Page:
When you are first introduced to the real numbers you are almost forcefully told that they can be approximated by rationals numbers. The voice in your head goes something like ‘we can get as close as we like to an irrational by using rationals’. This is normally expressed in the statement which reads is dense in where ‘dense’ is a very precise mathematical statement.

It’s quite easy to think we are done here, but what invokes a good approximation? Dirichlet’s approximation is not only good in the sense you can control how close you want your rational approximation to be but it gives a splitting, in terms of behavior, with respect to rational and irrational numbers.

**Theorem: **For we can find infinitely where such that . Moreover, if only finitely many approximations exist.

**Proof of theorem**: We are fist going to introduce some notation. let the integral part of and the fractional part of will be denoted and defined as and respectively.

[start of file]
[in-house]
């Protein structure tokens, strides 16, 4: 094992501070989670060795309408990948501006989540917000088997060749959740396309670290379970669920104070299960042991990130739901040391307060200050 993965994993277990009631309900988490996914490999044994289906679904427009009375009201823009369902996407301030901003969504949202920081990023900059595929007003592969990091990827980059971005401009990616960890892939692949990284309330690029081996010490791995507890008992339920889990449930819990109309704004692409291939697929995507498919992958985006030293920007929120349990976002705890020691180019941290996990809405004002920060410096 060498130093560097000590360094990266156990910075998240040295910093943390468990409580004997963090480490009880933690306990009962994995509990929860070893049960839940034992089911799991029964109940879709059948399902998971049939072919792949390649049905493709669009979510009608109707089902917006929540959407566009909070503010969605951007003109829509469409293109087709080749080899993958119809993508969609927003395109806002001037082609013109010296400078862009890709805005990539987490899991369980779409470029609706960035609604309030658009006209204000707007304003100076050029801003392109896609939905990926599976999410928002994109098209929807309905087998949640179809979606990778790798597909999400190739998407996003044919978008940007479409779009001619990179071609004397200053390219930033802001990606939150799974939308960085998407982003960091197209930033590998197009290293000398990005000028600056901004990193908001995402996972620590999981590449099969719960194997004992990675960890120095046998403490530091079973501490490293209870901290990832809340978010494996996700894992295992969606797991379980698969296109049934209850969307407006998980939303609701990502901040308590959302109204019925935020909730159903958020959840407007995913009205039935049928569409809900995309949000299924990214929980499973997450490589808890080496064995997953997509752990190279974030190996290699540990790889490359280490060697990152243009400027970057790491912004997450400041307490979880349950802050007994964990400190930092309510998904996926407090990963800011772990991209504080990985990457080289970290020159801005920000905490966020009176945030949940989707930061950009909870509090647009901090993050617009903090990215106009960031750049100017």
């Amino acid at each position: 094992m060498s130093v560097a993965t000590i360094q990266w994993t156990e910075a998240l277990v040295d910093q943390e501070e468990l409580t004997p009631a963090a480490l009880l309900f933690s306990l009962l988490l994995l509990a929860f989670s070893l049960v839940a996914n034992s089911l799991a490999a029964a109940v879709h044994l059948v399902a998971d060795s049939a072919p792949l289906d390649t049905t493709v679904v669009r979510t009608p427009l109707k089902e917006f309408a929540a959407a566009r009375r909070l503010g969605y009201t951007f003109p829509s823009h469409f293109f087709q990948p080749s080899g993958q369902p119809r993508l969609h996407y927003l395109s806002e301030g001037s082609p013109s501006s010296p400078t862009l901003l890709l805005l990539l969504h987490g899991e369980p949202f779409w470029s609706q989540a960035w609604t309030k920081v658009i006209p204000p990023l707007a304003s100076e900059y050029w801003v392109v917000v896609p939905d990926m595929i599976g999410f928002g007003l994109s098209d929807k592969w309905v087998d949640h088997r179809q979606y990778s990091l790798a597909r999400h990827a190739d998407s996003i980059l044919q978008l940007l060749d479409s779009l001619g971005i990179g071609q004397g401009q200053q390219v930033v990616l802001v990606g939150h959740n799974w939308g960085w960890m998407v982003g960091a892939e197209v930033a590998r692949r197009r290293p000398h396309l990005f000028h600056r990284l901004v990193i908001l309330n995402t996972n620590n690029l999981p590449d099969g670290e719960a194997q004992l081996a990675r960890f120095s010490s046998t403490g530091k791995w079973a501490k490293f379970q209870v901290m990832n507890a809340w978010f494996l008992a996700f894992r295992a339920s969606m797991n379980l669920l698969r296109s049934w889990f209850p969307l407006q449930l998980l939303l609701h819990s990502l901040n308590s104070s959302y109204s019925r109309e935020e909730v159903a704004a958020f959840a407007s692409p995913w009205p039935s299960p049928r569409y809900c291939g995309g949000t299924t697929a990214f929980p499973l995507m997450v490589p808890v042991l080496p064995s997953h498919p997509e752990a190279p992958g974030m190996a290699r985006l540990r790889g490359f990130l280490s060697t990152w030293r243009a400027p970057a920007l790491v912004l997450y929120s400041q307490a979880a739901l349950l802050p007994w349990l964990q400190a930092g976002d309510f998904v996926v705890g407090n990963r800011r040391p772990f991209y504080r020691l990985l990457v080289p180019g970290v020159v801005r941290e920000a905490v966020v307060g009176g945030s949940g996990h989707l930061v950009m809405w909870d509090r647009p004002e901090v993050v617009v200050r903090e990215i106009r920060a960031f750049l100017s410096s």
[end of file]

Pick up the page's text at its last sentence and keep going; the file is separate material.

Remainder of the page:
Let be irrational and be a positive integer. The numbers gives us points between and that are distributed among the intervals for . Applying the pigeon hole principle means there has to be at least one interval containing at least two numbers and such that with and .

Computing the difference of and gives us which lies in the interval meaning that as the LHS is an integer. Setting and gives the property and so computing the difference between and gives . The last inequality follows from .

To see the split in behaviour we first assume is irrational and that there are finitely many approximations . Since is irrational by the fact $latex \overline{\mathbb{Q}} = \mathbb{R}$ we can fine (a positive integer) such that for all we have which contradicts the established facts above.

In the second case when is a rational number, say with and if then by direct computation so we can only have finitely many such approximations as we require .